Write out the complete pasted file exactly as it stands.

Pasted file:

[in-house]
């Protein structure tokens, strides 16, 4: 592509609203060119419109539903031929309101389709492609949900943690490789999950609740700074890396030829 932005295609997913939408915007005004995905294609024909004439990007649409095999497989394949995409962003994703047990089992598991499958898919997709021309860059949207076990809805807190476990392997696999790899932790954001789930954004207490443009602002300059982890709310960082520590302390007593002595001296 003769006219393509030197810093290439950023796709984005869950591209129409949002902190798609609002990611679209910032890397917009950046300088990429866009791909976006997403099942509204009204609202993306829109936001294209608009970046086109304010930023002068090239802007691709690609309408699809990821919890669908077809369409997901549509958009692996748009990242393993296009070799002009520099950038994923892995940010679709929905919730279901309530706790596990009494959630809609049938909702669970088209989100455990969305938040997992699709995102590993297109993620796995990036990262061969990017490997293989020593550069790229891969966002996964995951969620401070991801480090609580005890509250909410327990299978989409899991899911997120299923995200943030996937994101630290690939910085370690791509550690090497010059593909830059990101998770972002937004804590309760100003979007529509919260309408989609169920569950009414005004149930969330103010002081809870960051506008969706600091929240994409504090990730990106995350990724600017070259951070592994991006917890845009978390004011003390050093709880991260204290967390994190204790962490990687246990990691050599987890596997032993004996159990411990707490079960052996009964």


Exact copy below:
[in-house]
């Protein structure tokens, strides 16, 4: 592509609203060119419109539903031929309101389709492609949900943690490789999950609740700074890396030829 932005295609997913939408915007005004995905294609024909004439990007649409095999497989394949995409962003994703047990089992598991499958898919997709021309860059949207076990809805807190476990392997696999790899932790954001789930954004207490443009602002300059982890709310960082520590302390007593002595001296 003769006219393509030197810093290439950023796709984005869950591209129409949002902190798609609002990611679209910032890397917009950046300088990429866009791909976006997403099942509204009204609202993306829109936001294209608009970046086109304010930023002068090239802007691709690609309408699809990821919890669908077809369409997901549509958009692996748009990242393993296009070799002009520099950038994923892995940010679709929905919730279901309530706790596990009494959630809609049938909702669970088209989100455990969305938040997992699709995102590993297109993620796995990036990262061969990017490997293989020593550069790229891969966002996964995951969620401070991801480090609580005890509250909410327990299978989409899991899911997120299923995200943030996937994101630290690939910085370690791509550690090497010059593909830059990101998770972002937004804590309760100003979007529509919260309408989609169920569950009414005004149930969330103010002081809870960051506008969706600091929240994409504090990730990106995350990724600017070259951070592994991006917890845009978390004011003390050093709880991260204290967390994190204790962490990687246990990691050599987890596997032993004996159990411990707490079960052996009964």